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Legacy on the Line, Mnuchin Gambles in ending Fed programs

The programs could still be restarted next year – but on a smaller scale. Mr Mnuchin’s successor could offer the Fed perhaps $ 50 billion from an old pot of Treasury money. With less funding to support them, programs would likely have to take less risk, which could hamper efforts to make programs more generous.

Mr Mnuchin said last week that he told Janet L. Yellen, Mr Biden’s candidate for Treasury secretary, that his actions were not politically motivated and that he was following the law. Recounting the conversation, which took place as part of the transition process, Mr Mnuchin said Ms Yellen did not offer her own interpretation.

But his stance that the programs must cease to operate at the end of the year only became public after Mr Biden won the 2020 election, giving the move a political appearance. As late as early November, senior officials in the Treasury Department were debating whether to extend the programs and gave no indication that they believe Congress had predicted efforts would stop in December while concluding an agreement in March.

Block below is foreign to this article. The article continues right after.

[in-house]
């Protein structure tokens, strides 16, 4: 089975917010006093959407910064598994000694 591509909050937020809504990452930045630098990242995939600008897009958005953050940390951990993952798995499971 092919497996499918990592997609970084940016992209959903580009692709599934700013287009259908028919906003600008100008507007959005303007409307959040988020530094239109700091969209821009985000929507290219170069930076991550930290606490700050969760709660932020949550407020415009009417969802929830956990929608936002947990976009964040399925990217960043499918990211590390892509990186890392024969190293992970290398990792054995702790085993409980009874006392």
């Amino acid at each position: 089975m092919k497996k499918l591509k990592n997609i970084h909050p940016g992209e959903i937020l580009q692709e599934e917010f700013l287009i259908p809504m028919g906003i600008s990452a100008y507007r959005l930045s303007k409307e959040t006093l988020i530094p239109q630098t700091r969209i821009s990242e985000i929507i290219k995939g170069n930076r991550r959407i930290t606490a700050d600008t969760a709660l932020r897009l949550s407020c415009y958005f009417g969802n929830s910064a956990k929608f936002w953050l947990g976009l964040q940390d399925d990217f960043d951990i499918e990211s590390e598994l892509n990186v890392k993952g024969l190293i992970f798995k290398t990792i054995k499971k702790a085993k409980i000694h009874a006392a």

On November 19, Mr Mnuchin bluntly said he had always believed the programs could not continue beyond the end of the year using the money allocated and demanded the Fed to return the unused investments. . The Fed, which agreed to return the money, said in a statement that it “would prefer that the full suite” of programs “continue to play its important role in supporting our still strained and vulnerable economy.”

New York Democrat Senator Chuck Schumer, who drafted the law in his office with Mr Mnuchin, believes it was absolutely not the intention of Congress for the installations to end in December, his spokesperson said . They were meant to exist during the crisis, which is clearly not over, he added.

Critics of Mr Mnuchin argue he gave in to the wishes of Senate Republicans while acting vindictively to leave the Biden administration with a weaker arsenal to fight the crisis.

“I think that’s part of the nastiness, politics and politics of brass knuckles,” said Neil M. Barofsky, former special inspector general of the Troubled Asset Relief Program.

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